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EHRC urges end to conflicts causing widespread human rights violations in Ethiopia

Daniel Bekele (PhD) held his last presser as EHRC’s chief commissioner (Photo: EHRC/Facebook)

Addis Abeba – In its 3rd Annual Human Rights Situation Report, covering the period from June 2023 to June 2024, the Ethiopian Human Rights Commission (EHRC) said armed conflicts remain a significant cause of human rights violations across the country, resulting in civilian casualties and displacement. 

The report noted that internally displaced persons, particularly vulnerable groups, continue to face challenges in accessing basic necessities and services. The 132-page document, released at the conclusion of EHRC Chief Commissioner Daniel Bekele’s five-year term, provides an overview of the human rights situation in Ethiopia, highlighting both progress and areas of concern.

According to the report, a key development during the reporting period was the resolution of the two-year war in Northern Ethiopia through a peace agreement between the Ethiopian federal government and the Tigray People’s Liberation Front (TPLF). While hostilities have ceased,  the report notes that the region continues to grapple with the long-term effects of the war. Civilians face ongoing challenges in accessing basic services, healthcare, and education.

The Amhara region has experienced a complex security situation, with the EHRC documenting instances of extrajudicial killings and arbitrary detentions. Government security forces have detained individuals in cities such as Bahir Dar, Debre Tabor, and Gondar on accusations of supporting rebel groups. The report also notes attacks on police stations and detention centers by insurgent forces known as Fano, resulting in the release of detainees.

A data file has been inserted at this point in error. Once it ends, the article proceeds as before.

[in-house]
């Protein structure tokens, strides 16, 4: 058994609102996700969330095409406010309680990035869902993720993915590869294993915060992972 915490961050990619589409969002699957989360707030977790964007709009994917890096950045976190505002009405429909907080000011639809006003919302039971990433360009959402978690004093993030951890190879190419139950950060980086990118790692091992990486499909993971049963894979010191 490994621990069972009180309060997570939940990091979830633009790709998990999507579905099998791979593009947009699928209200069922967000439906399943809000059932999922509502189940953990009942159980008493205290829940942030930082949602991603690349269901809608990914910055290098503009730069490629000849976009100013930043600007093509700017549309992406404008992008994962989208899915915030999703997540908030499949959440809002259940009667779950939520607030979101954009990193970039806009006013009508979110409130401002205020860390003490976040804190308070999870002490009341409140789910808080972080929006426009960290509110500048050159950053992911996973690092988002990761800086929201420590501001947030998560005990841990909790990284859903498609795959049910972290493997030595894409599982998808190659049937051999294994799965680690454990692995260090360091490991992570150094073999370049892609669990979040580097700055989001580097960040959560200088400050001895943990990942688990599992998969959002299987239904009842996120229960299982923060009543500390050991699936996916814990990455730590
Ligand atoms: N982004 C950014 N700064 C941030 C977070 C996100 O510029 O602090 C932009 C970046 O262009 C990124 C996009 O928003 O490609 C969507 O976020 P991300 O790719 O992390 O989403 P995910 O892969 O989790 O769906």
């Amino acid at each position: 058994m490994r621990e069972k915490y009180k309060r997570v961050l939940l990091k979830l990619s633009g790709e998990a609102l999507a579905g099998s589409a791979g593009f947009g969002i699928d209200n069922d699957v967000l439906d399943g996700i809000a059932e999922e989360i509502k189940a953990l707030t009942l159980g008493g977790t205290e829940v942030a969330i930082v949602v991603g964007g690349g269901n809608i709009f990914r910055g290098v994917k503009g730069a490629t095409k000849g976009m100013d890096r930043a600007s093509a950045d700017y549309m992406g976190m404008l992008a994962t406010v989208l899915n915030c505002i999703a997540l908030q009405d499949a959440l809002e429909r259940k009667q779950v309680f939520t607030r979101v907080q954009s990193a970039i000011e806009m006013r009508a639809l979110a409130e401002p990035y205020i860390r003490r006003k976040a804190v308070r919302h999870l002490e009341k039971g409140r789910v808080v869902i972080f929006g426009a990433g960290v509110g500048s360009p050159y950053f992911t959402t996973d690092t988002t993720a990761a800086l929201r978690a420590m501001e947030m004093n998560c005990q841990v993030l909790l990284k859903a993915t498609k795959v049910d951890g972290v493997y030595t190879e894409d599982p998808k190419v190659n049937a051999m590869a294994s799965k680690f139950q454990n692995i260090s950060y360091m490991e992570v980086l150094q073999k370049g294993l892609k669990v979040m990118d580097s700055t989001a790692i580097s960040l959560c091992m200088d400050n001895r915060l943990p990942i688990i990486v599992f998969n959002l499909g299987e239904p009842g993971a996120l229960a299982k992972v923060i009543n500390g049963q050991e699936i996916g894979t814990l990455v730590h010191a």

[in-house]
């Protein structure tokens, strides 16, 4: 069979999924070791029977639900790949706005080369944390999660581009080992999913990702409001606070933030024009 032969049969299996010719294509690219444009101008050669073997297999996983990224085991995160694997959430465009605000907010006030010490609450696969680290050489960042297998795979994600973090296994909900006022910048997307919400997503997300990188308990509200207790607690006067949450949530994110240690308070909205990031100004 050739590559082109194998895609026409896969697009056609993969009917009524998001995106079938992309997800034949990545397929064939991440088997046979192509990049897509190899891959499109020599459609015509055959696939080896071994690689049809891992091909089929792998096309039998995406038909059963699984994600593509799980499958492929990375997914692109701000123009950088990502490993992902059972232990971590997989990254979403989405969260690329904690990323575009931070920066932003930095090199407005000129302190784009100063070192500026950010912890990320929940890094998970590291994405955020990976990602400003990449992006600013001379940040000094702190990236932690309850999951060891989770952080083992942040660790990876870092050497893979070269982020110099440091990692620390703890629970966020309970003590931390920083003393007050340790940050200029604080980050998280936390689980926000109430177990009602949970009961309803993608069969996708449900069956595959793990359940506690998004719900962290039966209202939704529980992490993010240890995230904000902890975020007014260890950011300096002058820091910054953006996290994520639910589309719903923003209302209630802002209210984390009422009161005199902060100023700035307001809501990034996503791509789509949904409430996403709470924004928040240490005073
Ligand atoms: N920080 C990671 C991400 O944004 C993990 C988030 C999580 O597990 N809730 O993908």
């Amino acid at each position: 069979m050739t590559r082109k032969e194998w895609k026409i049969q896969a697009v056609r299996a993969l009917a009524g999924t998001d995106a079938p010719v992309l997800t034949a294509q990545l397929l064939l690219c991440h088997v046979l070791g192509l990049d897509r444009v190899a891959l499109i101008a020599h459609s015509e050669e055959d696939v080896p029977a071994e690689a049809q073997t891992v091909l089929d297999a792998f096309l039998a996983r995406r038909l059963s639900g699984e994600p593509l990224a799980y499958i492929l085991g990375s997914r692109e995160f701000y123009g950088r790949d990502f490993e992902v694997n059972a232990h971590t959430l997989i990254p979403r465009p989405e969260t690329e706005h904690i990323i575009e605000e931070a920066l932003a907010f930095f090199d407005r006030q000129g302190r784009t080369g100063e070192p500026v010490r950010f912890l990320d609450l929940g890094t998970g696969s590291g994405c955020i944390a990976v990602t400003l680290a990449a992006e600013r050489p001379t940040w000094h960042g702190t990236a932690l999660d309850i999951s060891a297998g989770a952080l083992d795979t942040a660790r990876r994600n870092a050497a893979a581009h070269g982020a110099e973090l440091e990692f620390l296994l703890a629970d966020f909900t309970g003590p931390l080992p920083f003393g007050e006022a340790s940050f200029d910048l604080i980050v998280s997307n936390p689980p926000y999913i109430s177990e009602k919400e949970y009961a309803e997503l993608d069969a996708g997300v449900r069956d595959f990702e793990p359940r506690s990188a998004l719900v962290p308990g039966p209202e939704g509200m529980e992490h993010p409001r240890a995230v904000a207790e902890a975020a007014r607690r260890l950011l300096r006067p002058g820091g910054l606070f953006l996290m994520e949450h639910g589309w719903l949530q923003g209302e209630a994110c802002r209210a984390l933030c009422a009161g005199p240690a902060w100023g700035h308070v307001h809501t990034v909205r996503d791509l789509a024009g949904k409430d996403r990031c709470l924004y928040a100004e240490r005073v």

This comes in the backdrop of recent killings in the town of Keranio, in east Gojjam zone on 14 June, 2024, which claimed the lives of seven civilians, injured two others after “government forces” attacked a group of civilians attending a funeral, according to residents. The killing in Keranio was followed two days later with another attack that took place on Sunday 16 June, in the town of Jiga, Jabitehna district, in West Gojjam zone in which at least 13 people were killed.

A recent report by Human Rights Watch (HRW) also alleged that Ethiopian security forces, along with an allied militia group, have conducted extensive attacks on medical professionals, patients, and healthcare facilities in the Amhara region since August 2023. According to the rights organization, these actions constitute “war crimes.”

Responding to questions raised by lawmakers during a parliament session on Thursday, regarding human rights violations and accusations of mass killing against government forces, PM Abiy Ahmed stated “the government doesn’t kill en masse.”

While denying mass killings, PM Abiy acknowledged that human rights violations do occur in Ethiopia, stating, “We should correct our mistakes and take responsibility.” He highlighted accountability measures within the military, noting that thousands of ENDF and police members have been imprisoned facing legal and disciplinary action for code of conduct violations.